On “Independents” Again
A further attempt at explanation.
My post on independent voters generated quite a bit of conversation, enough so that I think it worthwhile to drawn some attention to a few specific issues that may need clarifying.
First, let’s be clear on that the chart below shows. It shows a stable, decades-long pattern of behavior wherein a large chunk of voters (indeed, the modal chunk) self-identify as “independent” and yet behave like partisans. Again: a stable pattern of behavior in the aggregate.
I keep saying “in the aggregate” because, of course, these data cannot tell us if voter X moved from one category to another over time. One could research that question, but these data, especially as presented here, would not be able to address that question. And yes, without a doubt, individuals over time may change their voting behavior. As noted in the comments of the post linked above, James Joyner, as an individual data point, moved over time. I, too, would represent such a data point.
This chart, and the broader polling used in the study, are not focused on that issue. Nor does it address the question of why people choose to identify as they do–that, too, is a separate research question. Indeed, a point that was missed in the comments, since the focus was so heavily on why people call themselves independent, is the fact that there are a myriad of reasons why people call themselves “Democrat” or “Republican.”
What these data help us understand is that despite the self-identification as “independent” we do not see truly independent voting behavior from this group. There is not 38% of the electorate prepared to abandon the two-party system under current conditions to pursue a “third way.” Nor does this independent group shift all that much over time. Instead, we see that the leaners are not as distinct from the partisans in terms of either their voting behavior nor in terms of their policy preferences as their self-identification would suggest (see the original post on the policy-preference issue).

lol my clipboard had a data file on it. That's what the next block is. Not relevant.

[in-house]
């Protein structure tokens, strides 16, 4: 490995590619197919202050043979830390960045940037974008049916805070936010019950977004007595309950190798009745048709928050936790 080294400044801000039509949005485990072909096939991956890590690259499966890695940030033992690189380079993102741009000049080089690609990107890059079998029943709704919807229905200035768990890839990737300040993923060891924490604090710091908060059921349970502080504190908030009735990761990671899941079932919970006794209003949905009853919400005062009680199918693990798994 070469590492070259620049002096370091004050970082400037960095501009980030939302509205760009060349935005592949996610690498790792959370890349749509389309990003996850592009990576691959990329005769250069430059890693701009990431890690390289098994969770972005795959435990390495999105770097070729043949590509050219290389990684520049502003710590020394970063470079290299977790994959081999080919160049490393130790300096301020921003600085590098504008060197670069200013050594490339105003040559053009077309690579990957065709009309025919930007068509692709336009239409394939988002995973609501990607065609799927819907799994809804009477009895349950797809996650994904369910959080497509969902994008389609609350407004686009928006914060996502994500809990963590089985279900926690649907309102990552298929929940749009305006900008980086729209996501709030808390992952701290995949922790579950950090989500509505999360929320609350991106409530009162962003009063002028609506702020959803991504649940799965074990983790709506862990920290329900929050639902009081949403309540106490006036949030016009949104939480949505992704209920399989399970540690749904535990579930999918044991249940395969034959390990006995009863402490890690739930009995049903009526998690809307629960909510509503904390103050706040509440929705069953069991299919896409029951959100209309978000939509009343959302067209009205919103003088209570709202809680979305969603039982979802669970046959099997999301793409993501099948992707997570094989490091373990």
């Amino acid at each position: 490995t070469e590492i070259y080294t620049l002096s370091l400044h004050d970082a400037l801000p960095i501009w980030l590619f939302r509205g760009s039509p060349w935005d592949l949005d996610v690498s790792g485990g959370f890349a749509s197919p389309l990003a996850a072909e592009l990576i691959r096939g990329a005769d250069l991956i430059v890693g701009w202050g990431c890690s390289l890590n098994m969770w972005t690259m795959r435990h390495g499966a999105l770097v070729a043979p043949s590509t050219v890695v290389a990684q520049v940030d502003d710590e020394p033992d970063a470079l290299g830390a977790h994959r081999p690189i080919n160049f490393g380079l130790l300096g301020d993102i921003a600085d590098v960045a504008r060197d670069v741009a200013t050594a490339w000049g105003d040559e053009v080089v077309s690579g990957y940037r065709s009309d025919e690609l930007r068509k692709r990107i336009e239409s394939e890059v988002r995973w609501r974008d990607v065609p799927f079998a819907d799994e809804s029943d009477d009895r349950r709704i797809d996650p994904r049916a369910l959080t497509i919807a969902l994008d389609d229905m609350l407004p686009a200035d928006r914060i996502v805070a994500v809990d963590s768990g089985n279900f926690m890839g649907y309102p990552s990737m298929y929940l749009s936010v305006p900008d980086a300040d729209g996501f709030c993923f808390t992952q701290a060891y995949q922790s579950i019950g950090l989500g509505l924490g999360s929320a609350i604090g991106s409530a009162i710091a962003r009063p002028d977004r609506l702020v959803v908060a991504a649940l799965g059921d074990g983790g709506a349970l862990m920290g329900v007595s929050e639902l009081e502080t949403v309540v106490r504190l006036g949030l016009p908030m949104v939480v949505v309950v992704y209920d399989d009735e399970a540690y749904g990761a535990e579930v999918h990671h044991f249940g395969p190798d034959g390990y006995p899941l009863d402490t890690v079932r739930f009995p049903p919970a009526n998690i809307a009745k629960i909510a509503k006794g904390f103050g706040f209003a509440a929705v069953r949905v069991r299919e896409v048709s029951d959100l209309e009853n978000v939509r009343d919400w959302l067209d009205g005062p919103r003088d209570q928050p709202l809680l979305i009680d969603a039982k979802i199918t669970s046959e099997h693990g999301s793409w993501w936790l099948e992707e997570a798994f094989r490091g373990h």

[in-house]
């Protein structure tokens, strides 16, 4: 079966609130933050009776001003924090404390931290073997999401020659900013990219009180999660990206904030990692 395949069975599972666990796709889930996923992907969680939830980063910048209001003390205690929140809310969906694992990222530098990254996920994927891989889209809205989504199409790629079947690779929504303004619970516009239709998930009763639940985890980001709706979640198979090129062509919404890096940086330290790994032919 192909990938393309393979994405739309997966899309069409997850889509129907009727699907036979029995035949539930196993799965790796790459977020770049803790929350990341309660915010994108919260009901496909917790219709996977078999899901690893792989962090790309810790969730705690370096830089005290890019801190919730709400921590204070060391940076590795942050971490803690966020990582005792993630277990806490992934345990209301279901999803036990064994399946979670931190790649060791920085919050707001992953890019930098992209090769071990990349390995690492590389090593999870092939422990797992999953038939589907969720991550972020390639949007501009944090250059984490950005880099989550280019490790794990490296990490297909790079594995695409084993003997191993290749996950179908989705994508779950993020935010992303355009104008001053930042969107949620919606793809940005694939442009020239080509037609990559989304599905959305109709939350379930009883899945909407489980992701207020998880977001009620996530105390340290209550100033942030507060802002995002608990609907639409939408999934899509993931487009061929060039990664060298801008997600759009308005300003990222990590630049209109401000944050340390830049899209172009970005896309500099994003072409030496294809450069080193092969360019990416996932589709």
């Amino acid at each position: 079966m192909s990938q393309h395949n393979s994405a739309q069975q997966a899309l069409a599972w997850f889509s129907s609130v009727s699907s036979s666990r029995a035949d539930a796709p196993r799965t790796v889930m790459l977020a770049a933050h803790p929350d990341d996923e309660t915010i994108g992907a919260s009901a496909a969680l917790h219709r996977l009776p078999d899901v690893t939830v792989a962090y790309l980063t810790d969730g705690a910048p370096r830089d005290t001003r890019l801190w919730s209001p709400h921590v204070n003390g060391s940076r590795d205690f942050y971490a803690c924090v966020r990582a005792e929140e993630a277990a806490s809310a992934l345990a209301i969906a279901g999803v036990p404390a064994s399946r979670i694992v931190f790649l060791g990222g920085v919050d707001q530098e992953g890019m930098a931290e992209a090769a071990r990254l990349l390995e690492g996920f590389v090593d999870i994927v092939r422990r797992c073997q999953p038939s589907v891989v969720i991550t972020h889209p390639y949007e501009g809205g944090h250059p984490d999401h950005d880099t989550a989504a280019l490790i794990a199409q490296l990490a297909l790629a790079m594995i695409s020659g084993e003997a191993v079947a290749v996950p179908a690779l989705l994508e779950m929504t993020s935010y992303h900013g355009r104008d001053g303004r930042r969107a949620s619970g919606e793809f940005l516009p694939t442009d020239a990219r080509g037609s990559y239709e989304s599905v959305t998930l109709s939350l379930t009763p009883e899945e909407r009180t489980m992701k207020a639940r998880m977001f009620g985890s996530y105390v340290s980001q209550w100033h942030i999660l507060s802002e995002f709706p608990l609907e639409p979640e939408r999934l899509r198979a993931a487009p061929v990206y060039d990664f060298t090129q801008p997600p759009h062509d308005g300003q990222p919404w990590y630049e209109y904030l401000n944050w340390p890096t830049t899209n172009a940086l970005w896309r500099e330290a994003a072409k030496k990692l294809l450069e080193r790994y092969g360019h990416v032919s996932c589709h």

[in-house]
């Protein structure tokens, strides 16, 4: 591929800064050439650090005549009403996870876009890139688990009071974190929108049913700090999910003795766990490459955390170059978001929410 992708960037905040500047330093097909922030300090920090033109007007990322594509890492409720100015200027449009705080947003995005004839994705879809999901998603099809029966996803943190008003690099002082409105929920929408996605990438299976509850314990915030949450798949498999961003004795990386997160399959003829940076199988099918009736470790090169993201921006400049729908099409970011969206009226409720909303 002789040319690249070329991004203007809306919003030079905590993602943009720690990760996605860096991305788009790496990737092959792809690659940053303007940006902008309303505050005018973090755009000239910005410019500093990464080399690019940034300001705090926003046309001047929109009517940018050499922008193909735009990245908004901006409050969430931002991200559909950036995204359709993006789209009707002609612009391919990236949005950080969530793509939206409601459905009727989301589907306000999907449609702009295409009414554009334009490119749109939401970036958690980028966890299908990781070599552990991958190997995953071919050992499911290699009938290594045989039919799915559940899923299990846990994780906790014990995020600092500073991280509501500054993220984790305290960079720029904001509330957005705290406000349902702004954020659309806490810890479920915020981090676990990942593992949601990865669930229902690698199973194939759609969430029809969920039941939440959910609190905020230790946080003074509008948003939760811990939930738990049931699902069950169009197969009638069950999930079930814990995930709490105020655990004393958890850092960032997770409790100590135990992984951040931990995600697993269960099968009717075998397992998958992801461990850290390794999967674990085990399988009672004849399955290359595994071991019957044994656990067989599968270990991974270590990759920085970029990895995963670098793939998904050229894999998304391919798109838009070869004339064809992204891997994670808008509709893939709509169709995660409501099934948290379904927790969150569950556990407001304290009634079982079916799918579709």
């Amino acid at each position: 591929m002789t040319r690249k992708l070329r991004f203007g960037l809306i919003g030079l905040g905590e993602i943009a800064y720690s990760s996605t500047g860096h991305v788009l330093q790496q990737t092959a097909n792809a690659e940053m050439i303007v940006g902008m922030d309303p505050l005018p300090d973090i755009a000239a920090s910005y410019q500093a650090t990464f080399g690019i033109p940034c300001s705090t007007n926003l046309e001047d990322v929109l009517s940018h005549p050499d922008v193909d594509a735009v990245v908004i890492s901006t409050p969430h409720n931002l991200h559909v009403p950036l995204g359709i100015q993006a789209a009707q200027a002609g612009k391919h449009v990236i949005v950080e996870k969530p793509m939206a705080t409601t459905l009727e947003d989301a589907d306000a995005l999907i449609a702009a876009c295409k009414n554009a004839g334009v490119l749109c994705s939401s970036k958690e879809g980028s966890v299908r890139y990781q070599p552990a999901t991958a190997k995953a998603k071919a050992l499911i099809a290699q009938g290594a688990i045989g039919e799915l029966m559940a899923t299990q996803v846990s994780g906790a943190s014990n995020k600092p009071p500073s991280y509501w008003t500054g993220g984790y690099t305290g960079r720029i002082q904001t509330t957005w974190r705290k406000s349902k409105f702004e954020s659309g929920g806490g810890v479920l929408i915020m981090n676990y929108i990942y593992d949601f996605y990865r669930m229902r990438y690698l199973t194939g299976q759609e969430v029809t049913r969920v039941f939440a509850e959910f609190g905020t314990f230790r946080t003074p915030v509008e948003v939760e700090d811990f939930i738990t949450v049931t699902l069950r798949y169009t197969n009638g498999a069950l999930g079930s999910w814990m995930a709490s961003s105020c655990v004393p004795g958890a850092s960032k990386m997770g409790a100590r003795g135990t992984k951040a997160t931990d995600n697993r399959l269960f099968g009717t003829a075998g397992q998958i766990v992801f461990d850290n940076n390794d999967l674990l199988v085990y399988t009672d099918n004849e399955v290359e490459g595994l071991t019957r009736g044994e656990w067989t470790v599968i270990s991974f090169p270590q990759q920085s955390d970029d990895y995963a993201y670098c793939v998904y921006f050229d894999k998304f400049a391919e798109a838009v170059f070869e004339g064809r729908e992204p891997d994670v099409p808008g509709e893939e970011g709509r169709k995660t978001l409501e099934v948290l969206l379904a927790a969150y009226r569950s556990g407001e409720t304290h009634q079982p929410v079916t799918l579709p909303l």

Truly independent voting behavior would manifest as either a) a significant swing by these voters (which we don’t see) or b) some philosophical cohesion that would set them apart from partisans (which we don’t see). We certainly don’t see any possibility that this group could form its own party (or parties).
Yes, the structural conditions of US politics very much promote a two party duopoly. Indeed, anyone who is even a semi-regular reader knows that I think we need various reforms that would foster multipartism, as opposed to the entrenched bipartism we currently have. As I have noted before, we have one of the most stable two-party systems in the world and a lot of that is due to structural conditions.